One last thing on Sunday rest and work.  Years ago there was a commercial for a business credit card where they profiled an elderly business owner who’d invested decades of his life into his work.  At the end of the commercial he looked into the camera and said, “because this business is who I am.”  Even as a child I can remember thinking how sad this commentary was on life and work.  But this is the reality of working in a fallen world.  Our work seeks to define our identity and it can and does often seek to become who we think that we are.  Here’s how proper Sunday rest helps re-orientate us…

Recently at Cushendall Church we implemented some major changes into our order of worship.  We’ve started using a historical form of worship that comes from our Reformed heritage.  We use this pattern because it helps us define who we truly are as Christians.  It begins with a Call to Worship.  Who are we?  We are people who have been called into God’s presence to worship him.  There is no higher priority in the Christian life than this, to worship God.  So we sing praise to him for welcoming us into his presence. Next we pray a Prayer of Adoration to God.  Who are we?  We are people who are loved by God and who can love like God loves.  Then we read from God’s Law.  This convicts us of sin, points us to Christ, and shows us how to live.  Who are we?  We are people who continue to sin and are in dire need of help.  We then confess our sins to God in prayer.  Who are we?  We are repentant sinners in need of forgiveness.  Then comes my favourite part of the service, the Assurance of Pardon.  Here we read a passage of Scripture that reminds us of God’s great mercy.  Who are we?  We are sinners who have confessed our sins to God and have received his mercy only through the saving grace of Jesus Christ.  We then sing praise to God again for this glorious good news of the Gospel.  We then collect our offering.  Who are we?  We are workers who work, in part, so that we can give back to God from whom all blessings come.  We then pray Intercessory prayers for our congregation and the rest of the world.  Who are we?  We are people dependent on God for all things.  We then sing a Psalm.  Who are we?  We are people who sing God’s praises back to him.  Then comes the Prayer of Illumination where we ask for the Holy Spirit to give us insight into God’s Word.  Who are we?  We are revelation-receivers who live by every word that proceeds out of the mouth of God.  Then God’s Word is preached to us.  Who are we?  We are people that need continual instruction, correction, and encouragement to keep putting off sin in our lives and to continue growing in grace.  We sing a closing hymn and receive the benediction.  Who are we?  We are people who have peace with God because of what Jesus has done for us on the cross.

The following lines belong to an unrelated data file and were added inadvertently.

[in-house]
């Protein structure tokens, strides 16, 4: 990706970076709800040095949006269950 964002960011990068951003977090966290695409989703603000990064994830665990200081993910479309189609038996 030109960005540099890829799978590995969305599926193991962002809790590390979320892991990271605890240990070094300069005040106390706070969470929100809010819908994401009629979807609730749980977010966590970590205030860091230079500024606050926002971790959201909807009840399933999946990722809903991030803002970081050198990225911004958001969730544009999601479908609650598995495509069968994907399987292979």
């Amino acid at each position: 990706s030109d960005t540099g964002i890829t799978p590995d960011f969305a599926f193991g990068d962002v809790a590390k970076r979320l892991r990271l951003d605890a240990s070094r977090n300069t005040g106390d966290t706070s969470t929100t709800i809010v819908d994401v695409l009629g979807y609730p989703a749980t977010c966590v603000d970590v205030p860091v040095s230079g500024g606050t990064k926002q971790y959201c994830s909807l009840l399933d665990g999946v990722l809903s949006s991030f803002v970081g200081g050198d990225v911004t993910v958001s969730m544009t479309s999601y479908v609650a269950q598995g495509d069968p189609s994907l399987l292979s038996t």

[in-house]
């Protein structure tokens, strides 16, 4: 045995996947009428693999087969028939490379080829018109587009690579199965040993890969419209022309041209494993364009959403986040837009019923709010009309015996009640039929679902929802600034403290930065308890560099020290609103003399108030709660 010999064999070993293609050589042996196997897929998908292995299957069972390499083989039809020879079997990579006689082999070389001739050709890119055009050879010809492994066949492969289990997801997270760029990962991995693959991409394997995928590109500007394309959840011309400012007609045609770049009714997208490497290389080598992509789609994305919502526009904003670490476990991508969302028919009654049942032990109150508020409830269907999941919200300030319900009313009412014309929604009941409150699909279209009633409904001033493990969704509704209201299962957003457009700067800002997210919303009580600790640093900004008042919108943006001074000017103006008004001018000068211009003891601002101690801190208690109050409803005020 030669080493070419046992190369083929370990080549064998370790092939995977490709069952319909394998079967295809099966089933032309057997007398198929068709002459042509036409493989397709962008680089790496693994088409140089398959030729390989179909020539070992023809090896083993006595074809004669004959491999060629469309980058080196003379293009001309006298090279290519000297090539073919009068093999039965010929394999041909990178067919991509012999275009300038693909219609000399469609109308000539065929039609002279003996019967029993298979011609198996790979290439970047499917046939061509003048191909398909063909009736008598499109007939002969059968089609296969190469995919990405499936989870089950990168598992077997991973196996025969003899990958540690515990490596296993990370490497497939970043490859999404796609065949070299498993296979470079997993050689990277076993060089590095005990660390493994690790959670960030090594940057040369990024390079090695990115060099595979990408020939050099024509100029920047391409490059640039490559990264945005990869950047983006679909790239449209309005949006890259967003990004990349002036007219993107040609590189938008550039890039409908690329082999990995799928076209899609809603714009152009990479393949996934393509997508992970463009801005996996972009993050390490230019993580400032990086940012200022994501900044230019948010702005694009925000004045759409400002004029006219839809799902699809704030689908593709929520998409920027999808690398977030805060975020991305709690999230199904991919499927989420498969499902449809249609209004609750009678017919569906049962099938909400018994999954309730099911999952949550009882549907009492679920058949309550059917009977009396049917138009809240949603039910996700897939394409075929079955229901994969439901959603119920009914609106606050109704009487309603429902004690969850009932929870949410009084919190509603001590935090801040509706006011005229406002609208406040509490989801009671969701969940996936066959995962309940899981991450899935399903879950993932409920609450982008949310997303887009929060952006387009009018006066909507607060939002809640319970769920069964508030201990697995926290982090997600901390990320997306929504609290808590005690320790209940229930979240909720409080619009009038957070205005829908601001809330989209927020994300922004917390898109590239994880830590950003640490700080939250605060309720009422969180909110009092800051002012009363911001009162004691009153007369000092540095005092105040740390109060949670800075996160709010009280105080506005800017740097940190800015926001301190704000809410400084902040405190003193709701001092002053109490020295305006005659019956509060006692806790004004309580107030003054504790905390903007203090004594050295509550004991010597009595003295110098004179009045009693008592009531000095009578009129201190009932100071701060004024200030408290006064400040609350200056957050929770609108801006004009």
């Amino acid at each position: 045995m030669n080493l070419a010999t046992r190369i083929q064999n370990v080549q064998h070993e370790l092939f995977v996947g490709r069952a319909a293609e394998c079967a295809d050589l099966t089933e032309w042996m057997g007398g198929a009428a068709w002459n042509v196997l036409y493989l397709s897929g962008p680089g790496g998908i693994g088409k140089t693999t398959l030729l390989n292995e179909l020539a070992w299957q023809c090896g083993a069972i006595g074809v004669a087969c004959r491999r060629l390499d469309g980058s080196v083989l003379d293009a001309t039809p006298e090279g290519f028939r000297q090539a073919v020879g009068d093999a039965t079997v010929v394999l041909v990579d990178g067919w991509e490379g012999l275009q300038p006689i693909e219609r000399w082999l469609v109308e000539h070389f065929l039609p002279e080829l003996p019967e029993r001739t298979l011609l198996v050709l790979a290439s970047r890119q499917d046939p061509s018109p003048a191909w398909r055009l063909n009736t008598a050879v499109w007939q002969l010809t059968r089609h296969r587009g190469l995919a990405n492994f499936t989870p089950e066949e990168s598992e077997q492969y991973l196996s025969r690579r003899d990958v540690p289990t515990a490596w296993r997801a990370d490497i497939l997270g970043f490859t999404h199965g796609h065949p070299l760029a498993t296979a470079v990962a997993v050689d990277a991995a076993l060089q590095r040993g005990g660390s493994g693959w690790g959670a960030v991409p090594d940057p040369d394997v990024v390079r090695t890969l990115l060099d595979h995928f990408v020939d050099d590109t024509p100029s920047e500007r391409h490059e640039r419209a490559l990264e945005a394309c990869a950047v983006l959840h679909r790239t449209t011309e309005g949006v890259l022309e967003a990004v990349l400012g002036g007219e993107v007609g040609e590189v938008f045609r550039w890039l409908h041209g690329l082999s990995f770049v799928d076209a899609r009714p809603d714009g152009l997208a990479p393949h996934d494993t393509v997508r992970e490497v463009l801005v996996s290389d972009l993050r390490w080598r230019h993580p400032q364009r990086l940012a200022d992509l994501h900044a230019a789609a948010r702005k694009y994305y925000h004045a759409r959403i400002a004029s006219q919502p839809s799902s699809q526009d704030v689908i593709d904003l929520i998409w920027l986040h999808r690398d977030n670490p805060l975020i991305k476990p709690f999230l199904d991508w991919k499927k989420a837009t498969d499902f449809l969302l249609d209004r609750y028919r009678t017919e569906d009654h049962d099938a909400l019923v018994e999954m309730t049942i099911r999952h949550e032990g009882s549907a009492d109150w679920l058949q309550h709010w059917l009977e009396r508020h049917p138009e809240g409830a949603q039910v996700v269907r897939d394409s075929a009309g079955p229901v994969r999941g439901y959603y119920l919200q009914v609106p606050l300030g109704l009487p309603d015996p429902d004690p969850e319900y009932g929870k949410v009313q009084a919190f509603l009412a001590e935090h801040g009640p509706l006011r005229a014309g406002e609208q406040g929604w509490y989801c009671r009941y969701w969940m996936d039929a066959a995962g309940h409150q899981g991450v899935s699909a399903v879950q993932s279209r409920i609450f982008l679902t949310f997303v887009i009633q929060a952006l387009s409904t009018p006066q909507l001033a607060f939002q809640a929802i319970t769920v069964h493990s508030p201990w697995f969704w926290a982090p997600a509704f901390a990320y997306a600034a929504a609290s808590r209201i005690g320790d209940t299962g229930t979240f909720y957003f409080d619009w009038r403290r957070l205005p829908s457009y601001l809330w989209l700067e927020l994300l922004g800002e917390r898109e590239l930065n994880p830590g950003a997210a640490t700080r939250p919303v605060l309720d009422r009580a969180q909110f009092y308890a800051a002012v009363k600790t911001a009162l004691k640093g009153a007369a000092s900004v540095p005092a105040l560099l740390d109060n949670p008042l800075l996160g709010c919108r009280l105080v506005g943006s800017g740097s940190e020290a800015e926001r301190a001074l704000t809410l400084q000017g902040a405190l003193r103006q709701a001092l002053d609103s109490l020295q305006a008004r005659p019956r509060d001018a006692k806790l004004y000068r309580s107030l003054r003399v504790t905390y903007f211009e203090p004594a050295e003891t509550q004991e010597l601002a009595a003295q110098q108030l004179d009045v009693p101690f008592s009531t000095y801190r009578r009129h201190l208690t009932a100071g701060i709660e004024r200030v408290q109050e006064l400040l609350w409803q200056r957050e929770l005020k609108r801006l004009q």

So you see how worship is an integral part of Sunday rest.  You see how it re-orients us and transforms us into who we truly are, children of God, created by God, to worship God and to work for Him.